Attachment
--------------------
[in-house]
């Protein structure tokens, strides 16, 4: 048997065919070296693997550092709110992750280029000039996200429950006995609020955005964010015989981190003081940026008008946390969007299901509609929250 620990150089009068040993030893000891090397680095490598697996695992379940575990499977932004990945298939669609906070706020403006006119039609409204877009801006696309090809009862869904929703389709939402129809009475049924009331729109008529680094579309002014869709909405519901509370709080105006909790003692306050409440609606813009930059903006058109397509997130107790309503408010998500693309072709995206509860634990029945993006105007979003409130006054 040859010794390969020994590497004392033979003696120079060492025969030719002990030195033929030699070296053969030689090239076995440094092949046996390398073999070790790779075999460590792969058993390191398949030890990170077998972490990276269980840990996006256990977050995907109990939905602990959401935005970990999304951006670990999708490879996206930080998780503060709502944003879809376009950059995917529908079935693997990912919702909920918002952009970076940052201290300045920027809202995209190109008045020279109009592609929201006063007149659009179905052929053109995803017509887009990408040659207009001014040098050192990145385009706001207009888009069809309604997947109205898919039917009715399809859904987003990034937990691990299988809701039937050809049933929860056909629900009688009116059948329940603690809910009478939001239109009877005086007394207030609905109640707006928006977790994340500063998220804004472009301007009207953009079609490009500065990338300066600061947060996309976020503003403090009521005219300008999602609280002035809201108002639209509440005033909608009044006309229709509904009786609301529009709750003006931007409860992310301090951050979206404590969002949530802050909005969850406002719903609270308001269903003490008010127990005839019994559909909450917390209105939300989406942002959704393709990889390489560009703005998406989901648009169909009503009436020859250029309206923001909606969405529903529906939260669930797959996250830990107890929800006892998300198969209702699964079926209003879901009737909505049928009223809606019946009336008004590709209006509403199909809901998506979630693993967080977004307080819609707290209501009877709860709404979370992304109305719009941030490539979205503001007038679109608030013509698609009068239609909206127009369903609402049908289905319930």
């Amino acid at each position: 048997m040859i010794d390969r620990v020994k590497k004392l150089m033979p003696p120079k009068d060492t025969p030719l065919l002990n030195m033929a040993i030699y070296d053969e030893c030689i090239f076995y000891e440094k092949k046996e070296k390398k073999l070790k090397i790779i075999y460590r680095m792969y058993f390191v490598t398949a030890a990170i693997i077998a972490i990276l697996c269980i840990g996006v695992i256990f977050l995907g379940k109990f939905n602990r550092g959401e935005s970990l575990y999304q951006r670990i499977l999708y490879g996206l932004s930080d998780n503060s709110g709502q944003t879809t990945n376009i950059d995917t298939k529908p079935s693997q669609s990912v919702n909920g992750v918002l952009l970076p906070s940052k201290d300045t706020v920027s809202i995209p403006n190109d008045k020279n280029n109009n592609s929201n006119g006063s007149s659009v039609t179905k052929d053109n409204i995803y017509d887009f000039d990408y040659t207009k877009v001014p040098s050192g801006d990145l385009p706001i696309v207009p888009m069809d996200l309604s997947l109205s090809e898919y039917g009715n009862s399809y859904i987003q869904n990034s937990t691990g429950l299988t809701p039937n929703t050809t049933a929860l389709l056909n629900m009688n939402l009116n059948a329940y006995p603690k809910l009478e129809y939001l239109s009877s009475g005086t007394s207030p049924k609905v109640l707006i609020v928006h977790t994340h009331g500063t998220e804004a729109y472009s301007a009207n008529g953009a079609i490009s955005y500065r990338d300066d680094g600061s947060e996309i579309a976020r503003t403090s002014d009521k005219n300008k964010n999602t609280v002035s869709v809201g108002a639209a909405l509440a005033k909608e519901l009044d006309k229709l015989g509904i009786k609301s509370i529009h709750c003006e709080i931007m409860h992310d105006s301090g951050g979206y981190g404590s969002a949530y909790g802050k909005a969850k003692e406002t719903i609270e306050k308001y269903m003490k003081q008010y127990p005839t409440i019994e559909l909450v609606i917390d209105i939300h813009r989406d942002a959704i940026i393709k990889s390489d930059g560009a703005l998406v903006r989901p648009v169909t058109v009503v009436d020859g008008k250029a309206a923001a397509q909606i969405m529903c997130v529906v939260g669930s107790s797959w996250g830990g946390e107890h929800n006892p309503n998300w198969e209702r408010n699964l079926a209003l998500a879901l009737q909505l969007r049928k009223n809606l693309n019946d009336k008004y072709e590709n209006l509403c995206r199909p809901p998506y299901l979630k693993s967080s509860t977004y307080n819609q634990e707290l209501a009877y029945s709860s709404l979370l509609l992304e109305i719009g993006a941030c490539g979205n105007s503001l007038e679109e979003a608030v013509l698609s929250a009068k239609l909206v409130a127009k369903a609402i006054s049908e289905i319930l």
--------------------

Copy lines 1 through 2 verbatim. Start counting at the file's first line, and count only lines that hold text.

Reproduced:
[in-house]
């Protein structure tokens, strides 16, 4: 048997065919070296693997550092709110992750280029000039996200429950006995609020955005964010015989981190003081940026008008946390969007299901509609929250 620990150089009068040993030893000891090397680095490598697996695992379940575990499977932004990945298939669609906070706020403006006119039609409204877009801006696309090809009862869904929703389709939402129809009475049924009331729109008529680094579309002014869709909405519901509370709080105006909790003692306050409440609606813009930059903006058109397509997130107790309503408010998500693309072709995206509860634990029945993006105007979003409130006054 040859010794390969020994590497004392033979003696120079060492025969030719002990030195033929030699070296053969030689090239076995440094092949046996390398073999070790790779075999460590792969058993390191398949030890990170077998972490990276269980840990996006256990977050995907109990939905602990959401935005970990999304951006670990999708490879996206930080998780503060709502944003879809376009950059995917529908079935693997990912919702909920918002952009970076940052201290300045920027809202995209190109008045020279109009592609929201006063007149659009179905052929053109995803017509887009990408040659207009001014040098050192990145385009706001207009888009069809309604997947109205898919039917009715399809859904987003990034937990691990299988809701039937050809049933929860056909629900009688009116059948329940603690809910009478939001239109009877005086007394207030609905109640707006928006977790994340500063998220804004472009301007009207953009079609490009500065990338300066600061947060996309976020503003403090009521005219300008999602609280002035809201108002639209509440005033909608009044006309229709509904009786609301529009709750003006931007409860992310301090951050979206404590969002949530802050909005969850406002719903609270308001269903003490008010127990005839019994559909909450917390209105939300989406942002959704393709990889390489560009703005998406989901648009169909009503009436020859250029309206923001909606969405529903529906939260669930797959996250830990107890929800006892998300198969209702699964079926209003879901009737909505049928009223809606019946009336008004590709209006509403199909809901998506979630693993967080977004307080819609707290209501009877709860709404979370992304109305719009941030490539979205503001007038679109608030013509698609009068239609909206127009369903609402049908289905319930």